Public Radio and Television in America: A Political History
SAGE Publications, 1996 M04 22 - 342 páginas
The origins and evolution of the major insititutions in the United States for noncommercial radio and television are explored in this unique volume.
Ralph Engelman examines the politics behind the development of National Public Radio, Radio Pacifica and the Public Broadcasting Service. He traces the changing social forces that converged to launch and shape these institutions from the Second World War to the present day. The book challenges several commonly held beliefs - including that the mass media is simply a manipulative tool - and concludes that public broadcasting has an enormous potential as an emancipatory vehicle.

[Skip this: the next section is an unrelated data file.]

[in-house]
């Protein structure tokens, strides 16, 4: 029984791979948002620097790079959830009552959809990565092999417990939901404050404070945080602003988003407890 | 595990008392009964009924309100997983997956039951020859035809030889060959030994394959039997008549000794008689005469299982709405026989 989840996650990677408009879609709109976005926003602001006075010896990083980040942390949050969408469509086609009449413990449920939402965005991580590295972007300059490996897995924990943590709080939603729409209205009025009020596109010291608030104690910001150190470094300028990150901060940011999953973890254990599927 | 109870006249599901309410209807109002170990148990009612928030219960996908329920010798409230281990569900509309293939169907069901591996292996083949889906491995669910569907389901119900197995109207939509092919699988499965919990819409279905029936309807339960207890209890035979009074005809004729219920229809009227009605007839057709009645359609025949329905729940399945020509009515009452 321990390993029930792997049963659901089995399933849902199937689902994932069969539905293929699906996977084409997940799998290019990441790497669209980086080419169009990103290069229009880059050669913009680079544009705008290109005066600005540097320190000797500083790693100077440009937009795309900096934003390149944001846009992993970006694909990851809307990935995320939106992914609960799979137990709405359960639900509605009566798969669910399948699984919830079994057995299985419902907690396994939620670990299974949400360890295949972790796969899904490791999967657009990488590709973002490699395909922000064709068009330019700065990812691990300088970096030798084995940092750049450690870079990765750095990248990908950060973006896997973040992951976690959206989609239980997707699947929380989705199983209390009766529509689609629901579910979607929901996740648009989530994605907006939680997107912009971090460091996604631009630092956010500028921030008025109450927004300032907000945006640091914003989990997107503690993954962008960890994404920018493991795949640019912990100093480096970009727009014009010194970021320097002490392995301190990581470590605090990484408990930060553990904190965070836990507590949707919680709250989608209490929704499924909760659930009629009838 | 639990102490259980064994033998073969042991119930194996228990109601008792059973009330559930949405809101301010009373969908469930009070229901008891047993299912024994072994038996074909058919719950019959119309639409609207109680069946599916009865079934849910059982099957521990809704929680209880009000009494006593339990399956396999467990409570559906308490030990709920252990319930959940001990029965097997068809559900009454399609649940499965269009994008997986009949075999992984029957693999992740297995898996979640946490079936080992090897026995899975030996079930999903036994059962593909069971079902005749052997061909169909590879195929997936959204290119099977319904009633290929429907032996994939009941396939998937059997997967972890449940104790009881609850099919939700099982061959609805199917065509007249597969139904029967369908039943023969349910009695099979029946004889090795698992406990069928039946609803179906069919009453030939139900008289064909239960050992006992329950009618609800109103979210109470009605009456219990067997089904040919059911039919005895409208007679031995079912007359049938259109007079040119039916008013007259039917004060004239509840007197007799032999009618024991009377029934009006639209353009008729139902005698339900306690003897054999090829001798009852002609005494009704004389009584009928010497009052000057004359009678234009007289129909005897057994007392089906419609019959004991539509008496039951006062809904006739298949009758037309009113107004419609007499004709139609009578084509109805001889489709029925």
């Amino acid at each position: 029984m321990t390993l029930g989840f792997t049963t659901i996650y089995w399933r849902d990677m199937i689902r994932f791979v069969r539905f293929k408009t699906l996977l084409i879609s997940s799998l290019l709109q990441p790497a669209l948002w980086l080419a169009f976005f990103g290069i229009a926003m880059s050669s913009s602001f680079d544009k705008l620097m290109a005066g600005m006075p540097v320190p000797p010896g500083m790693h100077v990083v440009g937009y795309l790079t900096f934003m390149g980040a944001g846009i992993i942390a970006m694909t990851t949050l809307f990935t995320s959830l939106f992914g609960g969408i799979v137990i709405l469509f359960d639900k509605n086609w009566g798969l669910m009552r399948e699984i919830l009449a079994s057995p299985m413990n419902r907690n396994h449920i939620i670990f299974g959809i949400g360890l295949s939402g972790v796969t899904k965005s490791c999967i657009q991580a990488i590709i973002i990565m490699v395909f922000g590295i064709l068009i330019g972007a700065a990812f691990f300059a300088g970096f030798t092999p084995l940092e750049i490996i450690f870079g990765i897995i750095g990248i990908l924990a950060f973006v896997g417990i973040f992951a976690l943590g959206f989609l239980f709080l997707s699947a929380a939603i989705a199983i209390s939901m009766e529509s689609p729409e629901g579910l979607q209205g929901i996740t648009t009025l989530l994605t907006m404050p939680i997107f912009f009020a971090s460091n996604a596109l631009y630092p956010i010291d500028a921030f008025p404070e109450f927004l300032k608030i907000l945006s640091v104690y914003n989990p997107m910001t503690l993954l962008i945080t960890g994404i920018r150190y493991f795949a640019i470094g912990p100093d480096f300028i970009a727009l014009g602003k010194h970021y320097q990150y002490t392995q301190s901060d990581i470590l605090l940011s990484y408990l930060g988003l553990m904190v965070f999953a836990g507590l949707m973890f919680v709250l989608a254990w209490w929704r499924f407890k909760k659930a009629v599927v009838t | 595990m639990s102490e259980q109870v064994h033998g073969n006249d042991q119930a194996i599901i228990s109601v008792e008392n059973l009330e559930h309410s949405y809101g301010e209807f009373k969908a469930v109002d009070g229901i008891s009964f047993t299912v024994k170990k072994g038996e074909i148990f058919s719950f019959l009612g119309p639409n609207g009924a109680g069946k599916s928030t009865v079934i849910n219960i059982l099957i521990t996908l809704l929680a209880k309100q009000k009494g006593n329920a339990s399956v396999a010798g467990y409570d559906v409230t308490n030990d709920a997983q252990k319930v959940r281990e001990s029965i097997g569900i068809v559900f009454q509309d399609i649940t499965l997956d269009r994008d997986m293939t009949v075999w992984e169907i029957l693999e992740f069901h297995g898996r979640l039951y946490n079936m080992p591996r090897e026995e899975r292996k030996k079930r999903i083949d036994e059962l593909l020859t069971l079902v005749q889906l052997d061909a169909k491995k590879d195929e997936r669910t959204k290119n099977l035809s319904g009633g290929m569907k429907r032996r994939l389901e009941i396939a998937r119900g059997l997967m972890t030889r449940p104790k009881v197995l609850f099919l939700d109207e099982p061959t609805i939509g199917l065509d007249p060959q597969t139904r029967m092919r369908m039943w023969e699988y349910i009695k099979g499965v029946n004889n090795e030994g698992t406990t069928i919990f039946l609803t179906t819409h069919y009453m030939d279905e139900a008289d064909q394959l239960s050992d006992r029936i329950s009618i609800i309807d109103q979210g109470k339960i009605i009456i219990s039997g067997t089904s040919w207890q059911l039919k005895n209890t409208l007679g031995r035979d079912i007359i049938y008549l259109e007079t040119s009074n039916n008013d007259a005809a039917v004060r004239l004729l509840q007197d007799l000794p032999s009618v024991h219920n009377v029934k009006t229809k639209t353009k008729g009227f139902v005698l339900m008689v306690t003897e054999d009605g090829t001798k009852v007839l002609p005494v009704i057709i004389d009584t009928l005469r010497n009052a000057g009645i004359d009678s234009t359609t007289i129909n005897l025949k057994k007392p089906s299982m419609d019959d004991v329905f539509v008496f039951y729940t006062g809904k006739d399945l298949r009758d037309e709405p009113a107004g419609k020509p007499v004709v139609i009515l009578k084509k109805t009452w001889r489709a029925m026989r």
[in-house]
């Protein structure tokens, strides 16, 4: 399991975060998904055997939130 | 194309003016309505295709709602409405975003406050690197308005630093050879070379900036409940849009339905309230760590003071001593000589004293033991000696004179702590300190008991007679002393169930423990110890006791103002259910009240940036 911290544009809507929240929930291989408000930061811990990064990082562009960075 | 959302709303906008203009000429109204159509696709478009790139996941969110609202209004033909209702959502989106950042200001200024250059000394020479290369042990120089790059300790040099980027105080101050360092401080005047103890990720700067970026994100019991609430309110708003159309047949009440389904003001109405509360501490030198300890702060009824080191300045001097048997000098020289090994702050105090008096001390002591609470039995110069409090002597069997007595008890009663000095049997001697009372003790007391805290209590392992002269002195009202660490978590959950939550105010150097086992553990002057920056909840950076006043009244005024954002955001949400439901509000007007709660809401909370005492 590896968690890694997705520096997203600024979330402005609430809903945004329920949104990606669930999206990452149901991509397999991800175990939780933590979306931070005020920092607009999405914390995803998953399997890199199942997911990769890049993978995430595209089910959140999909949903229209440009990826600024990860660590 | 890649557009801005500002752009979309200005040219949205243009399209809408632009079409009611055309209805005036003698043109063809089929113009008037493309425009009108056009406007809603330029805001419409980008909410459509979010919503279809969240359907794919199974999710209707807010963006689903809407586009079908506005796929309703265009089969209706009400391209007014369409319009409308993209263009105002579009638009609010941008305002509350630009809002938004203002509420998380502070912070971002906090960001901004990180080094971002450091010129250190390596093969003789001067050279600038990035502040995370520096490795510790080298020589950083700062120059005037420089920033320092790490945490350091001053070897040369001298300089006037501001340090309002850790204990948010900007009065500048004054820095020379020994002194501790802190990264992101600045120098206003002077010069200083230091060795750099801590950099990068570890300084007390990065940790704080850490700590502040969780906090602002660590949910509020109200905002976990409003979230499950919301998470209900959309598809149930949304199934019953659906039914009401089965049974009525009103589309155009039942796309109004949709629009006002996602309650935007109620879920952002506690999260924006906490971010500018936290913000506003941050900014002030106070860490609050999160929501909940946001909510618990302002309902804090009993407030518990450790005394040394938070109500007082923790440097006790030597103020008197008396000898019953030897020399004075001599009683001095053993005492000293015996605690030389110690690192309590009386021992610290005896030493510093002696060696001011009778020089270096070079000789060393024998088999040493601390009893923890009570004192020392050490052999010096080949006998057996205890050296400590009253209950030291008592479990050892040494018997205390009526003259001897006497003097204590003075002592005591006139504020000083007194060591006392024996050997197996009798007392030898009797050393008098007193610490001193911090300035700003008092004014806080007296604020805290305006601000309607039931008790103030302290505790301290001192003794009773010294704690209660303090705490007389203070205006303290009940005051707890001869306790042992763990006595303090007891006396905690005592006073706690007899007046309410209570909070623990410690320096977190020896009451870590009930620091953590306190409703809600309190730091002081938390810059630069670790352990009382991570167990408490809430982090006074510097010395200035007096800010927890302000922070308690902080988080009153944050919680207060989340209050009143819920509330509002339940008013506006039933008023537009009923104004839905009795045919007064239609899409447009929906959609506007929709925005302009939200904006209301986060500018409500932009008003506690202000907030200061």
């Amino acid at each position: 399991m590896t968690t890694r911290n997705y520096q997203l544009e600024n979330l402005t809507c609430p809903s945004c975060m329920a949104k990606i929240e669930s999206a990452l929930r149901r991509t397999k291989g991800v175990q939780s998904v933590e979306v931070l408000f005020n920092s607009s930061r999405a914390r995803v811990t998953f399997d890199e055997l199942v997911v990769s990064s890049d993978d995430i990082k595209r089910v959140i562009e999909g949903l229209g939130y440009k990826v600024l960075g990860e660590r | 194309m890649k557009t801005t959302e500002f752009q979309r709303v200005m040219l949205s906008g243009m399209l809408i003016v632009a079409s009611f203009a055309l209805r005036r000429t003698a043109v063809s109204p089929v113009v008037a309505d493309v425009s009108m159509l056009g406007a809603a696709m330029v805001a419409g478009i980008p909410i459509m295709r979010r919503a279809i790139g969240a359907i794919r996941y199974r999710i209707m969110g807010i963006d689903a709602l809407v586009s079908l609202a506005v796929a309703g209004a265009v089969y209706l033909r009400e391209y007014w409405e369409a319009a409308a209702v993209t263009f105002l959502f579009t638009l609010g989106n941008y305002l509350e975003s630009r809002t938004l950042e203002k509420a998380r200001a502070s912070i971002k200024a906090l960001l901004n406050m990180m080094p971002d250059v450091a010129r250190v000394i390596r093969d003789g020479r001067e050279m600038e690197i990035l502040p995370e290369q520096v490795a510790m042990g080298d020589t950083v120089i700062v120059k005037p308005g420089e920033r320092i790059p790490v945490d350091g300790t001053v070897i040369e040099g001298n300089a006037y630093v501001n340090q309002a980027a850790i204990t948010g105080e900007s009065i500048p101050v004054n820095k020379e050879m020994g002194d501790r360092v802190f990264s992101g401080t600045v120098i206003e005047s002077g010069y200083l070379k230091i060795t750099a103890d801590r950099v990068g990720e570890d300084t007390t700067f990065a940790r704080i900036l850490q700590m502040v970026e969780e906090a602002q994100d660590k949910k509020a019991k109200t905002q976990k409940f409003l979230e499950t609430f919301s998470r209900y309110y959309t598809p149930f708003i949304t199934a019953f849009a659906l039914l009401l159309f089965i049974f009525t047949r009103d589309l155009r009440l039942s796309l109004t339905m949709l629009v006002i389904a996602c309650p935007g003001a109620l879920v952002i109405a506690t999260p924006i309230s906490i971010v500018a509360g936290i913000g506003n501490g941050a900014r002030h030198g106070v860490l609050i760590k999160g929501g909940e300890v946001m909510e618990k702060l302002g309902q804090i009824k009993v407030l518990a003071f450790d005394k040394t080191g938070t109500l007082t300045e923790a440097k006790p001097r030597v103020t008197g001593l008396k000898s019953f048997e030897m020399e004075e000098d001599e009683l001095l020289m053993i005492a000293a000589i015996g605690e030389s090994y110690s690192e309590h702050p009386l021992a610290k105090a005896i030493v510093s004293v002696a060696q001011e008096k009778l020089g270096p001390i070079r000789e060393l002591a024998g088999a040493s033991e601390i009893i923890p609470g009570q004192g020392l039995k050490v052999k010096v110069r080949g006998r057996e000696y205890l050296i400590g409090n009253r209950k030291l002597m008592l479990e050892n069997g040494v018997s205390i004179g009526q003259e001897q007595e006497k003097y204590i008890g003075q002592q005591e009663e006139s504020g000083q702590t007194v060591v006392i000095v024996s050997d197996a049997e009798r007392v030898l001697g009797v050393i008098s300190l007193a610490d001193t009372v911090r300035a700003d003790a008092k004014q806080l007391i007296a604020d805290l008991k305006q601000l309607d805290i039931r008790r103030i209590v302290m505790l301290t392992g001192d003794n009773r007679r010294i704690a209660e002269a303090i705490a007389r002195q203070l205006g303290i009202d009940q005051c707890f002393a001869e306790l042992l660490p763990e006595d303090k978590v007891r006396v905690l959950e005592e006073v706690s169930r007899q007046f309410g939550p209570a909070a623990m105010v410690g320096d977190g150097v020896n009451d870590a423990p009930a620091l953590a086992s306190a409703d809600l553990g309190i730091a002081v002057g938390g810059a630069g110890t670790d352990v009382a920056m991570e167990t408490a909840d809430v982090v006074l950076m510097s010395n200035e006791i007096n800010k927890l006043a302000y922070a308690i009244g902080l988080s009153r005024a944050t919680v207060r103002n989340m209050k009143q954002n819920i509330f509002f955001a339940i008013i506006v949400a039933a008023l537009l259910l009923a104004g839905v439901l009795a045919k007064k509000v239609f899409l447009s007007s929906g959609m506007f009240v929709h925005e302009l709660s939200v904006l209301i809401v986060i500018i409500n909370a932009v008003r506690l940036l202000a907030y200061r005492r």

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The Senate subcommittee hearings posed a threat to Pacifica's applications for permanent licenses for its three stations . Following the hearings , the FCC requested that Pacifica officers and managers complete a questionnaire about ...
would not join NPR and continue to serve on its board , Pacifica's president wrote , We are sympathetic with , and wish to encourage , NPR's efforts to create a viable national coalition of public radio broadcasters , but feel that ...
WPFW in Washington , D.C. — petitioned the national board to reconsider Pacifica's policy of accepting private capital for equipment and general operating expenses but not for programming . Advocates of program underwriting at WPFW in ...
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The Public Origins of American Broadcasting
The Defeat of the Broadcast Reform Movement of the 1930s
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